A Black child on one of the teams at the Little League World Series had his hair stuffed with what appeared to be cotton by his teammates. Pictures of the incident have circulated on social media. What are we doing here?
— Smitty (@BullCityHeel) August 22, 2022
The team in question appears to be Davenport, Iowa. They defeated Santa Clara, Utah 10-2 on Sunday. At some point during the game, and caught on the broadcast, teammates were seen putting a cotton-like substance pulled from inside stuffed toys on the Black child’s hair. In the video captured, the Black child does not appear to be enjoying the actions of his teammates.
Apparently during the ESPN broadcast, announcer Karl Ravech chalked the incident up to kids being kids. Thinking perhaps it was a part of some kind of hazing ritual?
Here's video from the broadcast: pic.twitter.com/CTUJ2hVg2A
— philip lewis (@Phil_Lewis_) August 22, 2022
According to TMZ, LLWS officials say they spoke with the child’s mother and coaches and “that there was no ill-intent behind the action shown during the broadcast.”
To understand why some see racial implications with this incident, you need to know the history of Black people and cotton particularly in this country.
The relationship between cotton and Black people is at the core of the United States of America. Cotton was the most important product and in the late 1700s and 1800s and an entire economy was built on it. As more farms grew cotton and the demand increased, so too did the demand for people to harvest it; slaves.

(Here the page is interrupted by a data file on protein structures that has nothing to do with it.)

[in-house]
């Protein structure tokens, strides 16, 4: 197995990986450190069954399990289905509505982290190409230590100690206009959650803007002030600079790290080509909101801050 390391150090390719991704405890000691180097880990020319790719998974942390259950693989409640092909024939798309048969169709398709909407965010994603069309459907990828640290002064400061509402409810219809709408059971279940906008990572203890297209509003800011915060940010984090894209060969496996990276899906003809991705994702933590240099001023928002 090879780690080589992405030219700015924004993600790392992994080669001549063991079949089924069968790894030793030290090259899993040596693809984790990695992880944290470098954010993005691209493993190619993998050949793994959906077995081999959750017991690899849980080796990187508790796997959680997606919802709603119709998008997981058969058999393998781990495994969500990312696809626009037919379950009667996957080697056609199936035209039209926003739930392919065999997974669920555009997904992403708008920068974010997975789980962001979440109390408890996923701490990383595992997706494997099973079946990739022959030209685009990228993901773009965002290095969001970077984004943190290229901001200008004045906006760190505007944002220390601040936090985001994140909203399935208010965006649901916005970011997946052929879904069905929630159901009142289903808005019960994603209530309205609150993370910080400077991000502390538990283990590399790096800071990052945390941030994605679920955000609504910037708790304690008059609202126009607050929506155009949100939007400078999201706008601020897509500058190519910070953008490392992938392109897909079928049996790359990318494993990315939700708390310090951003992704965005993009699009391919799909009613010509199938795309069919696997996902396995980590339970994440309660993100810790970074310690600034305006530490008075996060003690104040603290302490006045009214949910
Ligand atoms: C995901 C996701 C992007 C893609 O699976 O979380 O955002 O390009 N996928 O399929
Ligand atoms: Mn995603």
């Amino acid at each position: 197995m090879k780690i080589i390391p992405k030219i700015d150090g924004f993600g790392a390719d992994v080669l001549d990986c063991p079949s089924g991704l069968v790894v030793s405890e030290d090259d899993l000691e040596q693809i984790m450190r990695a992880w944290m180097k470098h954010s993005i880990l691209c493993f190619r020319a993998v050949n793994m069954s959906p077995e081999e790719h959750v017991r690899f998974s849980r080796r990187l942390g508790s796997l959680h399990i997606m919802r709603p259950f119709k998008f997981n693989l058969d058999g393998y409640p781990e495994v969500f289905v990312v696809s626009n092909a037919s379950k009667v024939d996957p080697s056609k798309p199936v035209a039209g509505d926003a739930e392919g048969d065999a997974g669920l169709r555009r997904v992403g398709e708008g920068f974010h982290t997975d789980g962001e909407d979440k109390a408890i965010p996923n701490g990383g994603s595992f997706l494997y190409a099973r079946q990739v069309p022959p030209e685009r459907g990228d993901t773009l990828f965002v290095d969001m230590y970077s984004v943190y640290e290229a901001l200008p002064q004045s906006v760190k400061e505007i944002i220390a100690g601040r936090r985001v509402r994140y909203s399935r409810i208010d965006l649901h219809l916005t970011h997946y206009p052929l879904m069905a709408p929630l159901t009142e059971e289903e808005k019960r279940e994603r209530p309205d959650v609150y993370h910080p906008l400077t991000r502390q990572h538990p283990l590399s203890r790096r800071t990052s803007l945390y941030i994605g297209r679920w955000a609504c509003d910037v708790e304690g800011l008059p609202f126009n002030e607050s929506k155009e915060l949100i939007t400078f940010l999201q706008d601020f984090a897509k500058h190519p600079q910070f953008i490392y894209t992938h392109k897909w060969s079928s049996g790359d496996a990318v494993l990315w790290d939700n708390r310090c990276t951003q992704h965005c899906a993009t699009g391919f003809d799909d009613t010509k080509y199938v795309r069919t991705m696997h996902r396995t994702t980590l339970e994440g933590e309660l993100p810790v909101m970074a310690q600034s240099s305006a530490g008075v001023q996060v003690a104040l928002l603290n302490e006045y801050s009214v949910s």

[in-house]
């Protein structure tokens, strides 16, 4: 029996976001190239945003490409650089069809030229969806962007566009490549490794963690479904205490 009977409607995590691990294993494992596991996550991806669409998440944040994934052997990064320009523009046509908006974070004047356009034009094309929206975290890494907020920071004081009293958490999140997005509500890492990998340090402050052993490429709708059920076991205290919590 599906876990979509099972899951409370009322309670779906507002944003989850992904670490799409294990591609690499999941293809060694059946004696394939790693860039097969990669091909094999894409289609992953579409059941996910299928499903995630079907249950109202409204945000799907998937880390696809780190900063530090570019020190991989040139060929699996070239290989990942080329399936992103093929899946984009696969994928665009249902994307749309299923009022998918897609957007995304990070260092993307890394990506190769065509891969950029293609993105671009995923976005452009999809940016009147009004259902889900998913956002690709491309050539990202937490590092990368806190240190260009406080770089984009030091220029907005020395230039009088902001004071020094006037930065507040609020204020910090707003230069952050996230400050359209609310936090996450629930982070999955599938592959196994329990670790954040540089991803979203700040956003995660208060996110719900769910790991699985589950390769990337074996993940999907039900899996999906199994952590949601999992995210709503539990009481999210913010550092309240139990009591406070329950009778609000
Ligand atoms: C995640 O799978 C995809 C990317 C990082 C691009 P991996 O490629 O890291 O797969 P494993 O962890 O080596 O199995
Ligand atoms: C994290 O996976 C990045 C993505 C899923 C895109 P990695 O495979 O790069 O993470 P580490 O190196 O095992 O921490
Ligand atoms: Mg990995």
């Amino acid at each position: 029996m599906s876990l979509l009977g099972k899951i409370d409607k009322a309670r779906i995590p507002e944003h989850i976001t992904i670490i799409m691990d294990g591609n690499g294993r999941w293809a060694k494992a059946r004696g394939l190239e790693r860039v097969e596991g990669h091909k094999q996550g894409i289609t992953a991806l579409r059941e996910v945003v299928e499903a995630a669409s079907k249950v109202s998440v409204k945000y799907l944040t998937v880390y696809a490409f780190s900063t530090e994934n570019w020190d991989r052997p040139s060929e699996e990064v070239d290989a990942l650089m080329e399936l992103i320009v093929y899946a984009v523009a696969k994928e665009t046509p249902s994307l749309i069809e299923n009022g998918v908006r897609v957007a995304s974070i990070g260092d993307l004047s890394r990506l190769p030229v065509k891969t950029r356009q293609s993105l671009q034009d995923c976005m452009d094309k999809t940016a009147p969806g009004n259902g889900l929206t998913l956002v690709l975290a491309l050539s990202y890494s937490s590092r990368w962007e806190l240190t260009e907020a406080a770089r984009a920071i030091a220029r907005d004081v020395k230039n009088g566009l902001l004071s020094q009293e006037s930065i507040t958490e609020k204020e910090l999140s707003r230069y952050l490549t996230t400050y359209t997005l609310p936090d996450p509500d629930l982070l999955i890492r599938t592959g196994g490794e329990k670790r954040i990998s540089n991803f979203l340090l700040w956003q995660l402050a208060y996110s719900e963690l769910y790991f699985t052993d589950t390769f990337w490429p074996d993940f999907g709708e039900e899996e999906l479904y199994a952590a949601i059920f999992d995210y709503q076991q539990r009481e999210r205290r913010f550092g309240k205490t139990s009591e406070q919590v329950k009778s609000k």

As written in “Cotton and Race in the Making of America: Global Economic Power, Human Costs and Current Relevance”:
It prolonged slavery and slave-produced cotton caused the American Civil War, our bloodiest conflict which came close to destroying the nation. When cotton production exploded to satiate the nineteenth century textile industry’s enormous appetite, it became the first truly complex global business and thereby a major driving force in U.S. territorial expansion and sectional economic integration. Both before and after the Civil War, blacks were assigned the cotton fields while a pervasive racial animosity and fear of a black migratory invasion caused white Northerners to contain blacks in the South.